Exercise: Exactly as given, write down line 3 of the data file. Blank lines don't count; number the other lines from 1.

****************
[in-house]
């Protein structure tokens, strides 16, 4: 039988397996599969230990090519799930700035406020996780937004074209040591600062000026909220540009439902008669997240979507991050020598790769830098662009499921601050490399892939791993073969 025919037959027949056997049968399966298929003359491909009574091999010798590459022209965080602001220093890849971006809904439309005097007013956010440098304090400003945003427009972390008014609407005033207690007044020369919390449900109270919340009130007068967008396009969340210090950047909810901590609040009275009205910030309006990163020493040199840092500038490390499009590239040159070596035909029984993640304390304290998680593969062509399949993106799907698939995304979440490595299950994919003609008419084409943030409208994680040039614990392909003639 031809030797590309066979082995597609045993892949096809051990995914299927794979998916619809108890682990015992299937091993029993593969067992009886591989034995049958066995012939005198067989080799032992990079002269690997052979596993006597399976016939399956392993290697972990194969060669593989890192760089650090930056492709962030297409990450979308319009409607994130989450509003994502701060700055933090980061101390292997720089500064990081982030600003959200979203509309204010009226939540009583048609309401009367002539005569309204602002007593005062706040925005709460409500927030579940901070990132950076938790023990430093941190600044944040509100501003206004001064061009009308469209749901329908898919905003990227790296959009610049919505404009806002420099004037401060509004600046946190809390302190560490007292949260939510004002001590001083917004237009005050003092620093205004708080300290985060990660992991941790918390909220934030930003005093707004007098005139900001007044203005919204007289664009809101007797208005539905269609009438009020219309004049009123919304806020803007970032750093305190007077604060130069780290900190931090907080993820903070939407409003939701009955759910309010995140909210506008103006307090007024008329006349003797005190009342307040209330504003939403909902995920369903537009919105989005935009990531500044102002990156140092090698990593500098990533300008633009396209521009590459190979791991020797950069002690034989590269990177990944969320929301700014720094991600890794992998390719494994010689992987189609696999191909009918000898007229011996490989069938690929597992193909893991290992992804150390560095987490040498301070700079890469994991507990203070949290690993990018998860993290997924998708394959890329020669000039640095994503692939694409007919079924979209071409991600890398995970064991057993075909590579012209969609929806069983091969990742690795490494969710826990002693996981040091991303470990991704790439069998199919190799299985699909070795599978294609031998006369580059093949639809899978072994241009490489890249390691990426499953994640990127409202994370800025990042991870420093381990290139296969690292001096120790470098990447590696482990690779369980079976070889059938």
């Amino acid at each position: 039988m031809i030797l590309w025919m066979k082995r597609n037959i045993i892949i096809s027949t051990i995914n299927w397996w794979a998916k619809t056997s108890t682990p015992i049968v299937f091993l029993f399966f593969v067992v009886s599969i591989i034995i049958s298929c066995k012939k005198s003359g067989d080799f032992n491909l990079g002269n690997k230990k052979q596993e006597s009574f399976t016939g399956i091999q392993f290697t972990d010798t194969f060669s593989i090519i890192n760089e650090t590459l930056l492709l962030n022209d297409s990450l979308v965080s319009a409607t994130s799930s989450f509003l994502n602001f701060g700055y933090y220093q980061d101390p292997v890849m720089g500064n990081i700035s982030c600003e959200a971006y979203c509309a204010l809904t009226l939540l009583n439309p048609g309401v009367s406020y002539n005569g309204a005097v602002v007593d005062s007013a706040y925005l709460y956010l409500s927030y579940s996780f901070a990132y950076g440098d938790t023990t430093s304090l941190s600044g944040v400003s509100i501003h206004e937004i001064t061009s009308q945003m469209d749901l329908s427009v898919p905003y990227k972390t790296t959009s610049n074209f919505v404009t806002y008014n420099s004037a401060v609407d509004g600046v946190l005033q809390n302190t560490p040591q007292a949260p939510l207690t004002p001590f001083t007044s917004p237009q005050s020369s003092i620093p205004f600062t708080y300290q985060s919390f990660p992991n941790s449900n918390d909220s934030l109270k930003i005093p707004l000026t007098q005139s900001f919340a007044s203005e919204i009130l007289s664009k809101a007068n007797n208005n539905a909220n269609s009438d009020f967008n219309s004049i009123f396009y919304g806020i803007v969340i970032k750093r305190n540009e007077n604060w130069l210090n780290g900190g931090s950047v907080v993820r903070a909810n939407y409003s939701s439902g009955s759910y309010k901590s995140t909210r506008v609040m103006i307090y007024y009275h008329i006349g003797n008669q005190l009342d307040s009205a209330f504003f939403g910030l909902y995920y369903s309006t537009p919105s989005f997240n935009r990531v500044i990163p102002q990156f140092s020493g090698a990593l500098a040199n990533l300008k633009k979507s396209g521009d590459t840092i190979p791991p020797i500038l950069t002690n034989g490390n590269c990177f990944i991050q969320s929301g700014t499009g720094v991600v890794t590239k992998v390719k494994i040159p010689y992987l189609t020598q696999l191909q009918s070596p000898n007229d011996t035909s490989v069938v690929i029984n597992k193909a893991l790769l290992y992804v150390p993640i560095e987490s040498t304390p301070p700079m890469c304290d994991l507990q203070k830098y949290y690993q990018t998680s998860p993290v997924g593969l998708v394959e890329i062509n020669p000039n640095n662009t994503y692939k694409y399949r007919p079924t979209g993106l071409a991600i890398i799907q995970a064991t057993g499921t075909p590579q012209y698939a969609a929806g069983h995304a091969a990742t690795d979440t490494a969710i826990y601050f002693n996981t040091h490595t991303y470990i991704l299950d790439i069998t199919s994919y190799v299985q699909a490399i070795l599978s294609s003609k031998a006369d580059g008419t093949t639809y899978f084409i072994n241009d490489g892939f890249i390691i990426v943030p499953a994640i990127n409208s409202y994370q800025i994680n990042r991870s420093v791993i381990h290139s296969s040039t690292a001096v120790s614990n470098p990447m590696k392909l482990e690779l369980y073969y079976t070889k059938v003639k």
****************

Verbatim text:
């Amino acid at each position: 039988m031809i030797l590309w025919m066979k082995r597609n037959i045993i892949i096809s027949t051990i995914n299927w397996w794979a998916k619809t056997s108890t682990p015992i049968v299937f091993l029993f399966f593969v067992v009886s599969i591989i034995i049958s298929c066995k012939k005198s003359g067989d080799f032992n491909l990079g002269n690997k230990k052979q596993e006597s009574f399976t016939g399956i091999q392993f290697t972990d010798t194969f060669s593989i090519i890192n760089e650090t590459l930056l492709l962030n022209d297409s990450l979308v965080s319009a409607t994130s799930s989450f509003l994502n602001f701060g700055y933090y220093q980061d101390p292997v890849m720089g500064n990081i700035s982030c600003e959200a971006y979203c509309a204010l809904t009226l939540l009583n439309p048609g309401v009367s406020y002539n005569g309204a005097v602002v007593d005062s007013a706040y925005l709460y956010l409500s927030y579940s996780f901070a990132y950076g440098d938790t023990t430093s304090l941190s600044g944040v400003s509100i501003h206004e937004i001064t061009s009308q945003m469209d749901l329908s427009v898919p905003y990227k972390t790296t959009s610049n074209f919505v404009t806002y008014n420099s004037a401060v609407d509004g600046v946190l005033q809390n302190t560490p040591q007292a949260p939510l207690t004002p001590f001083t007044s917004p237009q005050s020369s003092i620093p205004f600062t708080y300290q985060s919390f990660p992991n941790s449900n918390d909220s934030l109270k930003i005093p707004l000026t007098q005139s900001f919340a007044s203005e919204i009130l007289s664009k809101a007068n007797n208005n539905a909220n269609s009438d009020f967008n219309s004049i009123f396009y919304g806020i803007v969340i970032k750093r305190n540009e007077n604060w130069l210090n780290g900190g931090s950047v907080v993820r903070a909810n939407y409003s939701s439902g009955s759910y309010k901590s995140t909210r506008v609040m103006i307090y007024y009275h008329i006349g003797n008669q005190l009342d307040s009205a209330f504003f939403g910030l909902y995920y369903s309006t537009p919105s989005f997240n935009r990531v500044i990163p102002q990156f140092s020493g090698a990593l500098a040199n990533l300008k633009k979507s396209g521009d590459t840092i190979p791991p020797i500038l950069t002690n034989g490390n590269c990177f990944i991050q969320s929301g700014t499009g720094v991600v890794t590239k992998v390719k494994i040159p010689y992987l189609t020598q696999l191909q009918s070596p000898n007229d011996t035909s490989v069938v690929i029984n597992k193909a893991l790769l290992y992804v150390p993640i560095e987490s040498t304390p301070p700079m890469c304290d994991l507990q203070k830098y949290y690993q990018t998680s998860p993290v997924g593969l998708v394959e890329i062509n020669p000039n640095n662009t994503y692939k694409y399949r007919p079924t979209g993106l071409a991600i890398i799907q995970a064991t057993g499921t075909p590579q012209y698939a969609a929806g069983h995304a091969a990742t690795d979440t490494a969710i826990y601050f002693n996981t040091h490595t991303y470990i991704l299950d790439i069998t199919s994919y190799v299985q699909a490399i070795l599978s294609s003609k031998a006369d580059g008419t093949t639809y899978f084409i072994n241009d490489g892939f890249i390691i990426v943030p499953a994640i990127n409208s409202y994370q800025i994680n990042r991870s420093v791993i381990h290139s296969s040039t690292a001096v120790s614990n470098p990447m590696k392909l482990e690779l369980y073969y079976t070889k059938v003639k």